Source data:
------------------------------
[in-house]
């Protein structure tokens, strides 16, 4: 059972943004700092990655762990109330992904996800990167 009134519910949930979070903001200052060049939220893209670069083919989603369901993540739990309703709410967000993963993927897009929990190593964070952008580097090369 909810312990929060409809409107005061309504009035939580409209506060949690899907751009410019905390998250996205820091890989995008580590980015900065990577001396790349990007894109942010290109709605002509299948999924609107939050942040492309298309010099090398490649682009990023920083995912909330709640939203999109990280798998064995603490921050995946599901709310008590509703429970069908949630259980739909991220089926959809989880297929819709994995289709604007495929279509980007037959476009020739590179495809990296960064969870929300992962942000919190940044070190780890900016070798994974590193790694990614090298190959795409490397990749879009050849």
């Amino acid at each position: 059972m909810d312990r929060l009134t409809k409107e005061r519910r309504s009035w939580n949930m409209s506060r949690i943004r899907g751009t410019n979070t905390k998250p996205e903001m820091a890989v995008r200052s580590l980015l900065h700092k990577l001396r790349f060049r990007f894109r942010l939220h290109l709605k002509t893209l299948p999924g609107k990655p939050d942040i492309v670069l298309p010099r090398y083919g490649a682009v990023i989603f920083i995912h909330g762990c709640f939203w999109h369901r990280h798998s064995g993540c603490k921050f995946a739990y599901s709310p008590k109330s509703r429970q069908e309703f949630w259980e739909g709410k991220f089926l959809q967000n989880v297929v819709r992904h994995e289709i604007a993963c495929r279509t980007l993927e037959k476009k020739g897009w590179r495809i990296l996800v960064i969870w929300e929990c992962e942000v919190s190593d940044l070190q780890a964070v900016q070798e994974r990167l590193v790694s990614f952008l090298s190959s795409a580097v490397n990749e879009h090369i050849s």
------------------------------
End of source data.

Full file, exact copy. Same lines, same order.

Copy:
[in-house]
């Protein structure tokens, strides 16, 4: 059972943004700092990655762990109330992904996800990167 009134519910949930979070903001200052060049939220893209670069083919989603369901993540739990309703709410967000993963993927897009929990190593964070952008580097090369 909810312990929060409809409107005061309504009035939580409209506060949690899907751009410019905390998250996205820091890989995008580590980015900065990577001396790349990007894109942010290109709605002509299948999924609107939050942040492309298309010099090398490649682009990023920083995912909330709640939203999109990280798998064995603490921050995946599901709310008590509703429970069908949630259980739909991220089926959809989880297929819709994995289709604007495929279509980007037959476009020739590179495809990296960064969870929300992962942000919190940044070190780890900016070798994974590193790694990614090298190959795409490397990749879009050849």
């Amino acid at each position: 059972m909810d312990r929060l009134t409809k409107e005061r519910r309504s009035w939580n949930m409209s506060r949690i943004r899907g751009t410019n979070t905390k998250p996205e903001m820091a890989v995008r200052s580590l980015l900065h700092k990577l001396r790349f060049r990007f894109r942010l939220h290109l709605k002509t893209l299948p999924g609107k990655p939050d942040i492309v670069l298309p010099r090398y083919g490649a682009v990023i989603f920083i995912h909330g762990c709640f939203w999109h369901r990280h798998s064995g993540c603490k921050f995946a739990y599901s709310p008590k109330s509703r429970q069908e309703f949630w259980e739909g709410k991220f089926l959809q967000n989880v297929v819709r992904h994995e289709i604007a993963c495929r279509t980007l993927e037959k476009k020739g897009w590179r495809i990296l996800v960064i969870w929300e929990c992962e942000v919190s190593d940044l070190q780890a964070v900016q070798e994974r990167l590193v790694s990614f952008l090298s190959s795409a580097v490397n990749e879009h090369i050849s």